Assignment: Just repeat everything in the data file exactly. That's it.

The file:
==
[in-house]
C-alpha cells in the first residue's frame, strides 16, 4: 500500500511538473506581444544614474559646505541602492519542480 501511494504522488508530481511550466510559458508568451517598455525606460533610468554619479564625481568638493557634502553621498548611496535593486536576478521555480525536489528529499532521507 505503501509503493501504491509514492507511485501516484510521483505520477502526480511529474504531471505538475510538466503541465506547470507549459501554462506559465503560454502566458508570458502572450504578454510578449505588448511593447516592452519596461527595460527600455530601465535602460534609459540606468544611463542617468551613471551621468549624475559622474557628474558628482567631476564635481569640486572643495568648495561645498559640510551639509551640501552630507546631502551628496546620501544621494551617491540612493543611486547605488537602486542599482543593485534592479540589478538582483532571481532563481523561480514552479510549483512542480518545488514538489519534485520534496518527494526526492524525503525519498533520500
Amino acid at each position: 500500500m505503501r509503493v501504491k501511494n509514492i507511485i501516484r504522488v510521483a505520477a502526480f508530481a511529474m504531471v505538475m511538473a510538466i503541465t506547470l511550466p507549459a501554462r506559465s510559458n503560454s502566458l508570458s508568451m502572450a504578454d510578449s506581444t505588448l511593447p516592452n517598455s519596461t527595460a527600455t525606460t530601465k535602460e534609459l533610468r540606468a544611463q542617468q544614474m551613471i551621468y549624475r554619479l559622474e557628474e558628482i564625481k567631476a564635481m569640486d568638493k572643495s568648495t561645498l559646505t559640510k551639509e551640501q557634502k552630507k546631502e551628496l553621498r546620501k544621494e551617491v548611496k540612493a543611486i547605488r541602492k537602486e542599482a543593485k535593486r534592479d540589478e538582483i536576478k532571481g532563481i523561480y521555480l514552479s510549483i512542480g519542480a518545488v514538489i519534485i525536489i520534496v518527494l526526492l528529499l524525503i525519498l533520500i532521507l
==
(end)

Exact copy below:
[in-house]
C-alpha cells in the first residue's frame, strides 16, 4: 500500500511538473506581444544614474559646505541602492519542480 501511494504522488508530481511550466510559458508568451517598455525606460533610468554619479564625481568638493557634502553621498548611496535593486536576478521555480525536489528529499532521507 505503501509503493501504491509514492507511485501516484510521483505520477502526480511529474504531471505538475510538466503541465506547470507549459501554462506559465503560454502566458508570458502572450504578454510578449505588448511593447516592452519596461527595460527600455530601465535602460534609459540606468544611463542617468551613471551621468549624475559622474557628474558628482567631476564635481569640486572643495568648495561645498559640510551639509551640501552630507546631502551628496546620501544621494551617491540612493543611486547605488537602486542599482543593485534592479540589478538582483532571481532563481523561480514552479510549483512542480518545488514538489519534485520534496518527494526526492524525503525519498533520500
Amino acid at each position: 500500500m505503501r509503493v501504491k501511494n509514492i507511485i501516484r504522488v510521483a505520477a502526480f508530481a511529474m504531471v505538475m511538473a510538466i503541465t506547470l511550466p507549459a501554462r506559465s510559458n503560454s502566458l508570458s508568451m502572450a504578454d510578449s506581444t505588448l511593447p516592452n517598455s519596461t527595460a527600455t525606460t530601465k535602460e534609459l533610468r540606468a544611463q542617468q544614474m551613471i551621468y549624475r554619479l559622474e557628474e558628482i564625481k567631476a564635481m569640486d568638493k572643495s568648495t561645498l559646505t559640510k551639509e551640501q557634502k552630507k546631502e551628496l553621498r546620501k544621494e551617491v548611496k540612493a543611486i547605488r541602492k537602486e542599482a543593485k535593486r534592479d540589478e538582483i536576478k532571481g532563481i523561480y521555480l514552479s510549483i512542480g519542480a518545488v514538489i519534485i525536489i520534496v518527494l526526492l528529499l524525503i525519498l533520500i532521507l